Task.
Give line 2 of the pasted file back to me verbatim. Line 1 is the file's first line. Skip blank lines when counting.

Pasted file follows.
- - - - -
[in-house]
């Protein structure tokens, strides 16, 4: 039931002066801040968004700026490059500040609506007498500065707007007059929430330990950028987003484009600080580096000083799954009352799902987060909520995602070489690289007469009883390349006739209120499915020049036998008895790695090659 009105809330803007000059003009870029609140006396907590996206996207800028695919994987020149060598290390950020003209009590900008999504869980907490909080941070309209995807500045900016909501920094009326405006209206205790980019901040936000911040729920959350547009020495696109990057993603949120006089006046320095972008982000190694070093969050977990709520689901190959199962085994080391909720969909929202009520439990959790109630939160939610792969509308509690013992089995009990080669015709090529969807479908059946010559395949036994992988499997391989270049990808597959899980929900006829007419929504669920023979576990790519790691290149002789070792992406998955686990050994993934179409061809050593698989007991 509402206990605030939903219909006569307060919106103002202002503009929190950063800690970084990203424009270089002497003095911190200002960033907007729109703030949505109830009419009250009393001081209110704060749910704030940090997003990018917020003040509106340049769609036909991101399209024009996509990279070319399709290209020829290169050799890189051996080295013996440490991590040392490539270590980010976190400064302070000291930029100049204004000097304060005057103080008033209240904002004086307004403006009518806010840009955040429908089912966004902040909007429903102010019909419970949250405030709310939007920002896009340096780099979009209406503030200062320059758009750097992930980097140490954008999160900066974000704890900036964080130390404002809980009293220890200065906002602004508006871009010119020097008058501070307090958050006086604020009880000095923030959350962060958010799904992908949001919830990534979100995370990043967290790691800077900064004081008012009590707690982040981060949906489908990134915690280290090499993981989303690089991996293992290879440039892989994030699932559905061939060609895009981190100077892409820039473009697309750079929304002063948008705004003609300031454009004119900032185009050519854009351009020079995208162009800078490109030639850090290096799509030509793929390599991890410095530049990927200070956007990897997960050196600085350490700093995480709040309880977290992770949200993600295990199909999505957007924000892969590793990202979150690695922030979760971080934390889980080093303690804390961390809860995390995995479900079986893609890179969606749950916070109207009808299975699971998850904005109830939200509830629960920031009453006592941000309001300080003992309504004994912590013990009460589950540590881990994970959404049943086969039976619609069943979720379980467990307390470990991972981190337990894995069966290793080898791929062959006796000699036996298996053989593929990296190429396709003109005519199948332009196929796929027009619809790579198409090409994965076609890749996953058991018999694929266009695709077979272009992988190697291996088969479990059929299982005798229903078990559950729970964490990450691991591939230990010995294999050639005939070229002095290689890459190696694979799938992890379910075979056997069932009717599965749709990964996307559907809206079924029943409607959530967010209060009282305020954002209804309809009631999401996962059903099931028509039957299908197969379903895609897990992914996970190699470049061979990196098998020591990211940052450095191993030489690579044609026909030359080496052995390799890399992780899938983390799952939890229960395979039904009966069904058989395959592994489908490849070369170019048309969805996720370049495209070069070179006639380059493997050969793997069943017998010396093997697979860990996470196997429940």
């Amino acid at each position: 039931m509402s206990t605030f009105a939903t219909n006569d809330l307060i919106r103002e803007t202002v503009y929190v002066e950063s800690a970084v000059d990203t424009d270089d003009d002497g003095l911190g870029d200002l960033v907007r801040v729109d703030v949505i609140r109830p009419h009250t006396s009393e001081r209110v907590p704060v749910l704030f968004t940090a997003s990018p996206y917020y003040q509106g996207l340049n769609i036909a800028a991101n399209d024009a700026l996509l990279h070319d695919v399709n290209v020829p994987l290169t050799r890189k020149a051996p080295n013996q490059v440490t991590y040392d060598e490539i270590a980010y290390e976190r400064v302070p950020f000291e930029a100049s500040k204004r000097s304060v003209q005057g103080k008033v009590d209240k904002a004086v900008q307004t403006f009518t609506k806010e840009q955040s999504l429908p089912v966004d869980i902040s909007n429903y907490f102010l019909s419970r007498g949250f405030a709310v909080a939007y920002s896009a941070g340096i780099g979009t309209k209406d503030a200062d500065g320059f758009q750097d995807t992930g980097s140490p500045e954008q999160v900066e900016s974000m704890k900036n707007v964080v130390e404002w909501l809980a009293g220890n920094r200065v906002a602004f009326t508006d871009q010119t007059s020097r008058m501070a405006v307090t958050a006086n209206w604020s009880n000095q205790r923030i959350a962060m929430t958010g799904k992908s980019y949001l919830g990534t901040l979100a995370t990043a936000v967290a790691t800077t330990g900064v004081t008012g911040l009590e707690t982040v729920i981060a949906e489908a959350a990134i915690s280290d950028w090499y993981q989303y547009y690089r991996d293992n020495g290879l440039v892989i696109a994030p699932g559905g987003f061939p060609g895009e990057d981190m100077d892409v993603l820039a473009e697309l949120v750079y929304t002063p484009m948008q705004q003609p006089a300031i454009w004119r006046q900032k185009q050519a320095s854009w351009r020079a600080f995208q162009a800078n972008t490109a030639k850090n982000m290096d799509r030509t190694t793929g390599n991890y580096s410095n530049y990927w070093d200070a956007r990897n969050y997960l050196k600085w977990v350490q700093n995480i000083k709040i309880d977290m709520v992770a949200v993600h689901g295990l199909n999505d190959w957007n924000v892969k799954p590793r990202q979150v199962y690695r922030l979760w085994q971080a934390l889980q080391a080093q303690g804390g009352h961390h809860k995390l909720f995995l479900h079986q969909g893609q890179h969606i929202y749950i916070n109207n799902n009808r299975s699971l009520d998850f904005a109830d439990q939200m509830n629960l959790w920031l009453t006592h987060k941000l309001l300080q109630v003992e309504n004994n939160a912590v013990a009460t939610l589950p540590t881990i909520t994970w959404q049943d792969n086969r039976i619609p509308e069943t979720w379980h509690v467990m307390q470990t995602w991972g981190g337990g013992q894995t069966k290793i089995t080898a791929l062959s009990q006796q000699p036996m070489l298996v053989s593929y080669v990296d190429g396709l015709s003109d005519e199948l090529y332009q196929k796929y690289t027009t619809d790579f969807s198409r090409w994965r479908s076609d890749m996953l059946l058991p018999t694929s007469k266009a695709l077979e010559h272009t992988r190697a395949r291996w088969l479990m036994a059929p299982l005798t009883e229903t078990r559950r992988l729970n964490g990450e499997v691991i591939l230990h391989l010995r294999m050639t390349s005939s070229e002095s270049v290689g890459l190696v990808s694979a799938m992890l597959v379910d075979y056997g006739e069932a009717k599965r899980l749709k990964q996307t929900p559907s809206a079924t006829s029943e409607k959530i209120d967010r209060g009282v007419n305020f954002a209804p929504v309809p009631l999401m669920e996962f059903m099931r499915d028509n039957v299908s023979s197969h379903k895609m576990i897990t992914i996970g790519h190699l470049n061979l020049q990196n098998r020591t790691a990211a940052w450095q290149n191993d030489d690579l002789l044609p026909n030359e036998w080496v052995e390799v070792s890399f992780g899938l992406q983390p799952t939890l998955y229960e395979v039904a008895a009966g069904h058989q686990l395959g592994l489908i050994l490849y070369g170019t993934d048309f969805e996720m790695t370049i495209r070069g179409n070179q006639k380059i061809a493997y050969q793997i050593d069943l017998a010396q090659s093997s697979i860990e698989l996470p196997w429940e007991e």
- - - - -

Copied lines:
């Protein structure tokens, strides 16, 4: 039931002066801040968004700026490059500040609506007498500065707007007059929430330990950028987003484009600080580096000083799954009352799902987060909520995602070489690289007469009883390349006739209120499915020049036998008895790695090659 009105809330803007000059003009870029609140006396907590996206996207800028695919994987020149060598290390950020003209009590900008999504869980907490909080941070309209995807500045900016909501920094009326405006209206205790980019901040936000911040729920959350547009020495696109990057993603949120006089006046320095972008982000190694070093969050977990709520689901190959199962085994080391909720969909929202009520439990959790109630939160939610792969509308509690013992089995009990080669015709090529969807479908059946010559395949036994992988499997391989270049990808597959899980929900006829007419929504669920023979576990790519790691290149002789070792992406998955686990050994993934179409061809050593698989007991 509402206990605030939903219909006569307060919106103002202002503009929190950063800690970084990203424009270089002497003095911190200002960033907007729109703030949505109830009419009250009393001081209110704060749910704030940090997003990018917020003040509106340049769609036909991101399209024009996509990279070319399709290209020829290169050799890189051996080295013996440490991590040392490539270590980010976190400064302070000291930029100049204004000097304060005057103080008033209240904002004086307004403006009518806010840009955040429908089912966004902040909007429903102010019909419970949250405030709310939007920002896009340096780099979009209406503030200062320059758009750097992930980097140490954008999160900066974000704890900036964080130390404002809980009293220890200065906002602004508006871009010119020097008058501070307090958050006086604020009880000095923030959350962060958010799904992908949001919830990534979100995370990043967290790691800077900064004081008012009590707690982040981060949906489908990134915690280290090499993981989303690089991996293992290879440039892989994030699932559905061939060609895009981190100077892409820039473009697309750079929304002063948008705004003609300031454009004119900032185009050519854009351009020079995208162009800078490109030639850090290096799509030509793929390599991890410095530049990927200070956007990897997960050196600085350490700093995480709040309880977290992770949200993600295990199909999505957007924000892969590793990202979150690695922030979760971080934390889980080093303690804390961390809860995390995995479900079986893609890179969606749950916070109207009808299975699971998850904005109830939200509830629960920031009453006592941000309001300080003992309504004994912590013990009460589950540590881990994970959404049943086969039976619609069943979720379980467990307390470990991972981190337990894995069966290793080898791929062959006796000699036996298996053989593929990296190429396709003109005519199948332009196929796929027009619809790579198409090409994965076609890749996953058991018999694929266009695709077979272009992988190697291996088969479990059929299982005798229903078990559950729970964490990450691991591939230990010995294999050639005939070229002095290689890459190696694979799938992890379910075979056997069932009717599965749709990964996307559907809206079924029943409607959530967010209060009282305020954002209804309809009631999401996962059903099931028509039957299908197969379903895609897990992914996970190699470049061979990196098998020591990211940052450095191993030489690579044609026909030359080496052995390799890399992780899938983390799952939890229960395979039904009966069904058989395959592994489908490849070369170019048309969805996720370049495209070069070179006639380059493997050969793997069943017998010396093997697979860990996470196997429940």